``` void        Player::CheckMouse() {         char        asdf[50];         static float MiddleX = SCREEN_WIDTH / 2;         static float MiddleY = SCREEN_HEIGHT / 2;         char test[128];         POINT MousePos;         GetCursorPos(&MousePos);         SetCursorPos(MiddleX, MiddleY);         if(MousePos.x == MiddleX && MousePos.y == MiddleY) //if there is no change align spaceship         {                 //ZShipRotation is rotation ABOUT Z Axis                         if(ZShipRotation > 0)                                 ZShipRotation -= ZRightSpeed;                         if(ZShipRotation < 0)                                 ZShipRotation += ZRightSpeed;                 //when in positive clamping zone                 //XShipRotation is rotation ABOUT X Axis                         if(XShipRotation > 0 && XShipRotation < XRightSpeed)                                 //XShipRotation -= (.1*XShipRotation);                                        XShipRotation = 0;                         else                         if(XShipRotation > 0 )                                 XShipRotation -= XRightSpeed;                         if(XShipRotation < 0 && XShipRotation > -XRightSpeed)                         //        XShipRotation += (.1*XShipRotation);                                 XShipRotation = 0;                         else                         if(XShipRotation < 0 )                                 XShipRotation += XRightSpeed;                         //sprintf(test, "zship rotation: %d", (int)ZShipRotation);                         //SetWindowText(hWnd, test);                 return;         }         Rotating = true;         float YDeviation = (MiddleY - MousePos.y);                float XDeviation = (MiddleX - MousePos.x);                if(XDeviation)        //if Deviated left/right                 HorizChange = true;         else                 HorizChange = false; /* X / MaxZ = XDeviation / ScreenWidth        MaxZ * XDeviation = X * ScreenWidth X = (MaxZ * XDeviation) / ScreenWidth X / MaxX = YDeviation / SCREENHEIGHT MaxX * YDeviation = X * SCREENHEIGHT X = (MaxX * YDeviation) / SCREENHEIGHT */                 if(ZShipRotation > -MaxZRotation && ZShipRotation < MaxZRotation) {        //if we haven't reached the limit about Z                         if( (ZShipRotation > 0 && XDeviation < 0) || (ZShipRotation < 0 && XDeviation > 0) )                                 ZShipRotation += 2*((MaxZRotation * XDeviation) / SCREEN_WIDTH) * ZRotateSpeed; //double time it because actual rotation and deviation                         else                                                                                                                          //have different signs                                 ZShipRotation += (MaxZRotation * XDeviation) / SCREEN_WIDTH;                 }                 if(XShipRotation > -MaxXRotation && XShipRotation < MaxXRotation) {        //if we haven't reached the limit about X                         if( (XShipRotation > 0 && XDeviation < 0) || (XShipRotation < 0 && XDeviation > 0) )                                 XShipRotation += 2*((MaxXRotation * YDeviation) / SCREEN_HEIGHT) * XRotateSpeed;                         else                                 XShipRotation += (MaxXRotation * YDeviation) / SCREEN_HEIGHT;                 }         //        sprintf(test, "zship rotation: %d", (int)ZShipRotation);         //        SetWindowText(hWnd, test);         //XDegRad is how far to rotate ABOUT the x axis         //YDegRad is how far to rotate ABOUT the y axis         float XDegRad = ((2 * PI) * YDeviation) / SCREEN_WIDTH; //radians to rotate vector         float YDegRad = ((2 * PI) * XDeviation) / SCREEN_WIDTH;                 float cosXTheta = (float)cos(XDegRad);                float sinXTheta = (float)sin(XDegRad);                        float cosYTheta = (float)cos(YDegRad);                float sinYTheta = (float)sin(YDegRad);                        //YRotation is how far to rotate ABOUT the y axis         //XRotation is how far to rotate ABOUT the x axis         YRotation += ((360 * XDeviation) / SCREEN_WIDTH);                XRotation += ((360 * YDeviation) / SCREEN_WIDTH);         Locked = false;         if(XRotation >= 57.3) {                 XRotation = 57.3;                 XDegRad = 0;                 Locked = true;                }         if(XRotation <= -57.3) {                 XRotation = -57.3;                 XDegRad = 0;                 Locked = true;         }                 //calculate strafe vector         Strafe = CrossProduct(View - Position, Up);         Strafe.Normalize();         //rotate camera position         Vector        tempCamPos = CamPos - Position;         RotateVector(XDegRad, Strafe, tempCamPos);         RotateVector(YDegRad, YAxis, tempCamPos);         CamPos = tempCamPos + Position; //        update Up vector         RotateVector(XDegRad, Strafe, Up);         RotateVector(YDegRad, YAxis, Up);         //update View vector         RotateView(XDegRad, Strafe);         RotateView(YDegRad, YAxis);                }```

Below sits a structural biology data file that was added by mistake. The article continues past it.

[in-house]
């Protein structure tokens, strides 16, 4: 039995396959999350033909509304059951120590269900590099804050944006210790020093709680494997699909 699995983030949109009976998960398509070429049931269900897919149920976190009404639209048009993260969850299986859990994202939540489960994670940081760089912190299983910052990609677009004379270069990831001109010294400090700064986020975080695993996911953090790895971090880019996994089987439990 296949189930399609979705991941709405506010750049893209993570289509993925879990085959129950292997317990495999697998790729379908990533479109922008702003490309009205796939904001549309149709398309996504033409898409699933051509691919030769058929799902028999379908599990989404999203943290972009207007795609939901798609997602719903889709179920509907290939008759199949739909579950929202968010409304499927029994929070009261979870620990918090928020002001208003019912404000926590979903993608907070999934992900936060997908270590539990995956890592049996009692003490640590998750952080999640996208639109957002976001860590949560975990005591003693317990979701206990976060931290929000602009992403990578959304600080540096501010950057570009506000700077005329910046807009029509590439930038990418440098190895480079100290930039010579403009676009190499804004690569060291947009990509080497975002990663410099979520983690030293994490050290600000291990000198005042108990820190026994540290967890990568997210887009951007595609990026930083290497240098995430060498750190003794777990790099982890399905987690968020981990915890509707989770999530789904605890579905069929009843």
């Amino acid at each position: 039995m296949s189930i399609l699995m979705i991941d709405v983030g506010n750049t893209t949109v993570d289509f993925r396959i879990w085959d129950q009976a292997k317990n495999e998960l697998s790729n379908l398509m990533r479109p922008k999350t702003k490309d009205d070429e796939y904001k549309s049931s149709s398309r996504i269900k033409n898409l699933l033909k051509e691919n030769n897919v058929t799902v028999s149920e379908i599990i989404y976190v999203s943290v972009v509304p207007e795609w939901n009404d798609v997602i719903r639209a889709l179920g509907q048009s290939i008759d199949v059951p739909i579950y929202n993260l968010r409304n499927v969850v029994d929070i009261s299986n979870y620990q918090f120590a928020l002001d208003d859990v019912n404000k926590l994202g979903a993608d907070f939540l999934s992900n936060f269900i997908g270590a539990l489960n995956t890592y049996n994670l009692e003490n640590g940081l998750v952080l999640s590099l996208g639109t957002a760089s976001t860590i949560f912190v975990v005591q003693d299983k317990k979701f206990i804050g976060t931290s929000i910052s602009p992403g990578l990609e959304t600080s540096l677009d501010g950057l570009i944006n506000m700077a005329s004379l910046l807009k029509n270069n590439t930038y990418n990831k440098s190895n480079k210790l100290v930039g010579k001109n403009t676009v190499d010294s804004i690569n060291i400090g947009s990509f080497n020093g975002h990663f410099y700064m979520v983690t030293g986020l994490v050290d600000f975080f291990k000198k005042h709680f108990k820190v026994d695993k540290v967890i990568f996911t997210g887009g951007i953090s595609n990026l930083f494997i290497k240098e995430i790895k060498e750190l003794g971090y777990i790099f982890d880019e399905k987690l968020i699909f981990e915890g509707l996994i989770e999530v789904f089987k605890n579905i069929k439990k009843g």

• 04-07-2003